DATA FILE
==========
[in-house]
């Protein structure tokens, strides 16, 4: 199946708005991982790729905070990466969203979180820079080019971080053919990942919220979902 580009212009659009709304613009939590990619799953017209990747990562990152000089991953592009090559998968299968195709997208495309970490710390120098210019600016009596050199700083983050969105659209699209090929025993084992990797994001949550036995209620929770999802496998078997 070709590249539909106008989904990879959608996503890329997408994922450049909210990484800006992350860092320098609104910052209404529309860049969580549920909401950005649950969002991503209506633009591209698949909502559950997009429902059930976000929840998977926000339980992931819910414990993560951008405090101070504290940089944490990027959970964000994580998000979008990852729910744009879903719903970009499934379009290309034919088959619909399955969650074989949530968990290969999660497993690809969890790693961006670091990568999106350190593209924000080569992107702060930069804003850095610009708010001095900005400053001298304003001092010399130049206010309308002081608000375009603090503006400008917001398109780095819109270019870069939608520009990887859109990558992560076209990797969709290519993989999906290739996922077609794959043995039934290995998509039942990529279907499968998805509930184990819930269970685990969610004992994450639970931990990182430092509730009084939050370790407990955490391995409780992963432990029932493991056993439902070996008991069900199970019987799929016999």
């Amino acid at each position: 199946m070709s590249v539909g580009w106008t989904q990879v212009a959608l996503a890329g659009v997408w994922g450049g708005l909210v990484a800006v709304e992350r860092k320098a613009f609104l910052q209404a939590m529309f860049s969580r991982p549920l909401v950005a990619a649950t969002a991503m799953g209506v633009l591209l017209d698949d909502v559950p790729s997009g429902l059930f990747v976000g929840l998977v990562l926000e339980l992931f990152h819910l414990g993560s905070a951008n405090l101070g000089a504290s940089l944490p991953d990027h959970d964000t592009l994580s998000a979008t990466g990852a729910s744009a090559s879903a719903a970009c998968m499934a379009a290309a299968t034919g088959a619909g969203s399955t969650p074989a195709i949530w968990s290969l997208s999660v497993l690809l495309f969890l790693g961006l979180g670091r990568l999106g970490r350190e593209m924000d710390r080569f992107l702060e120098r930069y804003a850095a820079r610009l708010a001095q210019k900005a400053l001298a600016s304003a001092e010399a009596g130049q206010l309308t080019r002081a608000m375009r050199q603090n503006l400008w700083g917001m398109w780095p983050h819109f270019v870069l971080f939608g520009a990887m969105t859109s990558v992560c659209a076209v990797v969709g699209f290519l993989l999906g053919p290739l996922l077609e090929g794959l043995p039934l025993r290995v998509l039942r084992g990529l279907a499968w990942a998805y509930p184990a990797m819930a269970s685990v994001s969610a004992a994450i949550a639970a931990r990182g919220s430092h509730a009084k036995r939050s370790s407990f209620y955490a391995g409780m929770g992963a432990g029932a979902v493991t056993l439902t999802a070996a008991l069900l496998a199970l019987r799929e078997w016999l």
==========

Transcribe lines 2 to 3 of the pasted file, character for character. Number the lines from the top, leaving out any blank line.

């Protein structure tokens, strides 16, 4: 199946708005991982790729905070990466969203979180820079080019971080053919990942919220979902 580009212009659009709304613009939590990619799953017209990747990562990152000089991953592009090559998968299968195709997208495309970490710390120098210019600016009596050199700083983050969105659209699209090929025993084992990797994001949550036995209620929770999802496998078997 070709590249539909106008989904990879959608996503890329997408994922450049909210990484800006992350860092320098609104910052209404529309860049969580549920909401950005649950969002991503209506633009591209698949909502559950997009429902059930976000929840998977926000339980992931819910414990993560951008405090101070504290940089944490990027959970964000994580998000979008990852729910744009879903719903970009499934379009290309034919088959619909399955969650074989949530968990290969999660497993690809969890790693961006670091990568999106350190593209924000080569992107702060930069804003850095610009708010001095900005400053001298304003001092010399130049206010309308002081608000375009603090503006400008917001398109780095819109270019870069939608520009990887859109990558992560076209990797969709290519993989999906290739996922077609794959043995039934290995998509039942990529279907499968998805509930184990819930269970685990969610004992994450639970931990990182430092509730009084939050370790407990955490391995409780992963432990029932493991056993439902070996008991069900199970019987799929016999």
């Amino acid at each position: 199946m070709s590249v539909g580009w106008t989904q990879v212009a959608l996503a890329g659009v997408w994922g450049g708005l909210v990484a800006v709304e992350r860092k320098a613009f609104l910052q209404a939590m529309f860049s969580r991982p549920l909401v950005a990619a649950t969002a991503m799953g209506v633009l591209l017209d698949d909502v559950p790729s997009g429902l059930f990747v976000g929840l998977v990562l926000e339980l992931f990152h819910l414990g993560s905070a951008n405090l101070g000089a504290s940089l944490p991953d990027h959970d964000t592009l994580s998000a979008t990466g990852a729910s744009a090559s879903a719903a970009c998968m499934a379009a290309a299968t034919g088959a619909g969203s399955t969650p074989a195709i949530w968990s290969l997208s999660v497993l690809l495309f969890l790693g961006l979180g670091r990568l999106g970490r350190e593209m924000d710390r080569f992107l702060e120098r930069y804003a850095a820079r610009l708010a001095q210019k900005a400053l001298a600016s304003a001092e010399a009596g130049q206010l309308t080019r002081a608000m375009r050199q603090n503006l400008w700083g917001m398109w780095p983050h819109f270019v870069l971080f939608g520009a990887m969105t859109s990558v992560c659209a076209v990797v969709g699209f290519l993989l999906g053919p290739l996922l077609e090929g794959l043995p039934l025993r290995v998509l039942r084992g990529l279907a499968w990942a998805y509930p184990a990797m819930a269970s685990v994001s969610a004992a994450i949550a639970a931990r990182g919220s430092h509730a009084k036995r939050s370790s407990f209620y955490a391995g409780m929770g992963a432990g029932a979902v493991t056993l439902t999802a070996a008991l069900l496998a199970l019987r799929e078997w016999l």